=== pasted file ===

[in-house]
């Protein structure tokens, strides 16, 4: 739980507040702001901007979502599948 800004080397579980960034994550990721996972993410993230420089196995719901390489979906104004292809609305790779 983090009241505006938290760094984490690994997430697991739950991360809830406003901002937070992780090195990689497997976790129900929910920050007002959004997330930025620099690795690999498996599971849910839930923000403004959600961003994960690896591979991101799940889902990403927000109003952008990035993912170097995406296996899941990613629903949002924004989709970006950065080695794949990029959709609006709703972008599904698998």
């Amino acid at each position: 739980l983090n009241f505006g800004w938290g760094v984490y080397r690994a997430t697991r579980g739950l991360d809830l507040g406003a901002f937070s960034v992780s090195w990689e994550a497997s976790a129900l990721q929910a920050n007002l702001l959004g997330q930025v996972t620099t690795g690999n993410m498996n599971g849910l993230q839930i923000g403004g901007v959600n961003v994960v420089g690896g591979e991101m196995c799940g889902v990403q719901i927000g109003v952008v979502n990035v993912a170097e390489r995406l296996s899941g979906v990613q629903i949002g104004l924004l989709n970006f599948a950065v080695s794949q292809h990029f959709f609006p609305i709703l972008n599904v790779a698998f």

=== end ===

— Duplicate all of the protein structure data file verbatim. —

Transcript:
[in-house]
């Protein structure tokens, strides 16, 4: 739980507040702001901007979502599948 800004080397579980960034994550990721996972993410993230420089196995719901390489979906104004292809609305790779 983090009241505006938290760094984490690994997430697991739950991360809830406003901002937070992780090195990689497997976790129900929910920050007002959004997330930025620099690795690999498996599971849910839930923000403004959600961003994960690896591979991101799940889902990403927000109003952008990035993912170097995406296996899941990613629903949002924004989709970006950065080695794949990029959709609006709703972008599904698998």
């Amino acid at each position: 739980l983090n009241f505006g800004w938290g760094v984490y080397r690994a997430t697991r579980g739950l991360d809830l507040g406003a901002f937070s960034v992780s090195w990689e994550a497997s976790a129900l990721q929910a920050n007002l702001l959004g997330q930025v996972t620099t690795g690999n993410m498996n599971g849910l993230q839930i923000g403004g901007v959600n961003v994960v420089g690896g591979e991101m196995c799940g889902v990403q719901i927000g109003v952008v979502n990035v993912a170097e390489r995406l296996s899941g979906v990613q629903i949002g104004l924004l989709n970006f599948a950065v080695s794949q292809h990029f959709f609006p609305i709703l972008n599904v790779a698998f």